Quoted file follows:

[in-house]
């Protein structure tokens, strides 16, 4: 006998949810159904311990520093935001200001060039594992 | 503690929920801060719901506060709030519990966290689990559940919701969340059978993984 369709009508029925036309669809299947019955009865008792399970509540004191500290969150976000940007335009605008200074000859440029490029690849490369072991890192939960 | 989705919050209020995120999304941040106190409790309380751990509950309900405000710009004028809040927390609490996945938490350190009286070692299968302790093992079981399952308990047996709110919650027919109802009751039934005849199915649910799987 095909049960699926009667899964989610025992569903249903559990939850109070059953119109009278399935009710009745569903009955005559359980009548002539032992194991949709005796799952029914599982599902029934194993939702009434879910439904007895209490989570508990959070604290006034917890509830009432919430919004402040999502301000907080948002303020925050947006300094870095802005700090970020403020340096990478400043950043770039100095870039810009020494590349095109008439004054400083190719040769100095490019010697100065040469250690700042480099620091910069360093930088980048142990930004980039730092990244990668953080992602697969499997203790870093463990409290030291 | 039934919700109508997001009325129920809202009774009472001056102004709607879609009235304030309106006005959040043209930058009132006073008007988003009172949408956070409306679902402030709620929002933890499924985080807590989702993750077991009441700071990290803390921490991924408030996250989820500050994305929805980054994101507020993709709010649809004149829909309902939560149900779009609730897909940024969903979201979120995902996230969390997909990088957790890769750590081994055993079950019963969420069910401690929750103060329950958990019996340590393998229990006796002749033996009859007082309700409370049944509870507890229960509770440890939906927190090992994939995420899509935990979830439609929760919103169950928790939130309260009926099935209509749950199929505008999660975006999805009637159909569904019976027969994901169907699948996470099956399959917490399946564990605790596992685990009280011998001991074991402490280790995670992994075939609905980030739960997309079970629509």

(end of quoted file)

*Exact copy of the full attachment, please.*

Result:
[in-house]
């Protein structure tokens, strides 16, 4: 006998949810159904311990520093935001200001060039594992 | 503690929920801060719901506060709030519990966290689990559940919701969340059978993984 369709009508029925036309669809299947019955009865008792399970509540004191500290969150976000940007335009605008200074000859440029490029690849490369072991890192939960 | 989705919050209020995120999304941040106190409790309380751990509950309900405000710009004028809040927390609490996945938490350190009286070692299968302790093992079981399952308990047996709110919650027919109802009751039934005849199915649910799987 095909049960699926009667899964989610025992569903249903559990939850109070059953119109009278399935009710009745569903009955005559359980009548002539032992194991949709005796799952029914599982599902029934194993939702009434879910439904007895209490989570508990959070604290006034917890509830009432919430919004402040999502301000907080948002303020925050947006300094870095802005700090970020403020340096990478400043950043770039100095870039810009020494590349095109008439004054400083190719040769100095490019010697100065040469250690700042480099620091910069360093930088980048142990930004980039730092990244990668953080992602697969499997203790870093463990409290030291 | 039934919700109508997001009325129920809202009774009472001056102004709607879609009235304030309106006005959040043209930058009132006073008007988003009172949408956070409306679902402030709620929002933890499924985080807590989702993750077991009441700071990290803390921490991924408030996250989820500050994305929805980054994101507020993709709010649809004149829909309902939560149900779009609730897909940024969903979201979120995902996230969390997909990088957790890769750590081994055993079950019963969420069910401690929750103060329950958990019996340590393998229990006796002749033996009859007082309700409370049944509870507890229960509770440890939906927190090992994939995420899509935990979830439609929760919103169950928790939130309260009926099935209509749950199929505008999660975006999805009637159909569904019976027969994901169907699948996470099956399959917490399946564990605790596992685990009280011998001991074991402490280790995670992994075939609905980030739960997309079970629509």